The number of children being held at a controversial centre used to detain failed asylum seekers before deportaion rose by about a third last year.
The number of children held at Dungavel has increased.
The chief inspector of prisons said Dungavel, in Lanarkshire, housed 122 children in the first 11 months of 2006, compared to 94 the previous year.
However, Anne Owers said in her report that Dungavel was the "best-run" removal centre in the UK.
The government said reforms were addressing some of the concerns.
The prisons watchdog has produced a string of reports over the past two years on immigration removal centres used to hold failed asylum seekers who have been told they are to be deported.
The centres are controversial because people are held in prison-like conditions.
Two of the centres, Harmondsworth, near Heathrow, and Yarl's Wood, in Bedfordshire, have experienced major disturbances.
One of the key issues for campaigners has been the detention of families. Ms Owers has criticised the holding of children, saying it should be used only as a last resort.
But in the latest inspection of Dungavel, Ms Owers said managers had "gone a long way" to create a decent environment for "extremely vulnerable people".
However, she also reported the number of children held at Dungavel had increased.
The time they were held on average had also gone up, from three to three-and-a-half days. Seven children had been held for more than a week, including two for 32 days.
'Poorly equipped cells'
Ms Owers said the proportion of Dungavel detainees complaining of feeling "unsafe" was half that of all other removal centres.
"Staff took pride in their work and their efforts to support often anxious and vulnerable detainees," said Ms Owers.
"This was perhaps most clearly evidenced at the time of the inspection when the centre, for the second time, received detainees displaced from Harmondsworth [removal centre] after serious disturbances there."
The watchdog went on to criticise wider enforcement procedures within the immigration service, including the holding of detainees for long periods in escort vans. One man had been moved seven times in six weeks.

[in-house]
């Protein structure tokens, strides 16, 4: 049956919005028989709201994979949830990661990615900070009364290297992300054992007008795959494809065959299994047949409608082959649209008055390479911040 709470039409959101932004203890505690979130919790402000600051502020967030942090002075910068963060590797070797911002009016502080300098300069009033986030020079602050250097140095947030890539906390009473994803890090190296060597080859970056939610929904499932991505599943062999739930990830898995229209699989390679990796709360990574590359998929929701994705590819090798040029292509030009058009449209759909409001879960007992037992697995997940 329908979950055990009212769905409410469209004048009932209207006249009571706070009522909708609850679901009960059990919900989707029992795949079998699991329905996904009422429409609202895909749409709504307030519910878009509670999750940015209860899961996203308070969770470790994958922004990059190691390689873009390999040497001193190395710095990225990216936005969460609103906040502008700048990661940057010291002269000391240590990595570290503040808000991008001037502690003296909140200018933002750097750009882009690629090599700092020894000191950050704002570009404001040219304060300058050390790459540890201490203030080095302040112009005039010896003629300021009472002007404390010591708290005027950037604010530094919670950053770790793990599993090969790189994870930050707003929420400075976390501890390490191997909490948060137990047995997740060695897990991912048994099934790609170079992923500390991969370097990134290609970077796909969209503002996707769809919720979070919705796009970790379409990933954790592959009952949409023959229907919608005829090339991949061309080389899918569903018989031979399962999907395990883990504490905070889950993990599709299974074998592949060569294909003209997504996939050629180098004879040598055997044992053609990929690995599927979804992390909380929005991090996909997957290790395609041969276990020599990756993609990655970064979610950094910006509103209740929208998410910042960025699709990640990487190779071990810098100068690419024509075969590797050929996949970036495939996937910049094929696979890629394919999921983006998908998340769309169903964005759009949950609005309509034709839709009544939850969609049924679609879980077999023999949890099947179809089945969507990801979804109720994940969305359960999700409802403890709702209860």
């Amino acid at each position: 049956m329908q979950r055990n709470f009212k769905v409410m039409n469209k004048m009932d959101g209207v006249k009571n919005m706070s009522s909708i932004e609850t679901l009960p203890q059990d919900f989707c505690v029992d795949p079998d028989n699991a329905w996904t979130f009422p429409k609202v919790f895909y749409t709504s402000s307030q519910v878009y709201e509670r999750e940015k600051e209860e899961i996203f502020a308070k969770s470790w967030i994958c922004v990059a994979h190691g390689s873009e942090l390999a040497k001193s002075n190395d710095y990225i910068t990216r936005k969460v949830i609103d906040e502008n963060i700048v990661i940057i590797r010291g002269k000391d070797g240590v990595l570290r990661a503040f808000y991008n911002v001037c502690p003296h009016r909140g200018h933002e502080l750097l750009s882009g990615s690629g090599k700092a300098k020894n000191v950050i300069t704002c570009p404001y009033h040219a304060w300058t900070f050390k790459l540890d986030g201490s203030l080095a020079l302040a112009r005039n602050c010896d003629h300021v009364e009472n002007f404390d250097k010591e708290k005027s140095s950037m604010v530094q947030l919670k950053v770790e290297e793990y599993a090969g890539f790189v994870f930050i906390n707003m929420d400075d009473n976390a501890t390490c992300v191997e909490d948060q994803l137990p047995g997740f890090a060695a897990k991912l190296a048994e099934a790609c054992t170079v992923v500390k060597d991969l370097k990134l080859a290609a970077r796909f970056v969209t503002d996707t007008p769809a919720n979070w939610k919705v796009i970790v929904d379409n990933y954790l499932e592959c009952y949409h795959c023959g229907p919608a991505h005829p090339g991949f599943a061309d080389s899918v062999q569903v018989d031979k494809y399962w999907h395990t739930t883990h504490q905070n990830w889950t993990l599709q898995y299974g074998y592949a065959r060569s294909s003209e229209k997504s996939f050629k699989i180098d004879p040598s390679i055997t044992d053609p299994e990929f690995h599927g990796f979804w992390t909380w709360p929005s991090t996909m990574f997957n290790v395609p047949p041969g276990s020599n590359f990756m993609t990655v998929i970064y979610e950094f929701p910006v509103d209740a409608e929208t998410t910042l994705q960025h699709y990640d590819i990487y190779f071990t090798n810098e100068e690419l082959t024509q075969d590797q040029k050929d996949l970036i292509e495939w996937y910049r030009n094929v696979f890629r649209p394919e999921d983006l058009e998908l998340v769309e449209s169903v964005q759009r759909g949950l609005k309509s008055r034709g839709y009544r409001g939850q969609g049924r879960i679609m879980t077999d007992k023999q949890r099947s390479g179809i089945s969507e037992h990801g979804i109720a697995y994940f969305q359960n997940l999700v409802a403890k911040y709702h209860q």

Failed asylum seekers, including one woman who was five months pregnant, were being transferred from Northern Ireland were also being kept in poorly equipped police cells, Ms Owers said.
Home Office Minister Liam Byrne welcomed the report, saying reforms to the asylum system to improve case management were addressing some of the concerns.
"The report illustrates numerous examples of good and innovative practice in regards to welfare, induction, religious affairs and education and also applauds staff," said Mr Byrne.
"The Border and Immigration Agency recognises and acknowledges the need to keep detainee transfers to a minimum, however it is sometimes necessary to transfer detainees for operational reasons."
But critics said the report showed that the Home Office had made the asylum process less humane.
Liberal Democrat Scottish spokeswoman Jo Swinson MP said: "Arresting children in dawn raids and then dumping them in a former prison for months on end is no way for a civilised government to behave."
Robina Qureshi, director of asylum campaign group Positive Action in Housing, said: "There are no moral grounds for families to be detained there or for Dungavel to even exist on Scottish soil."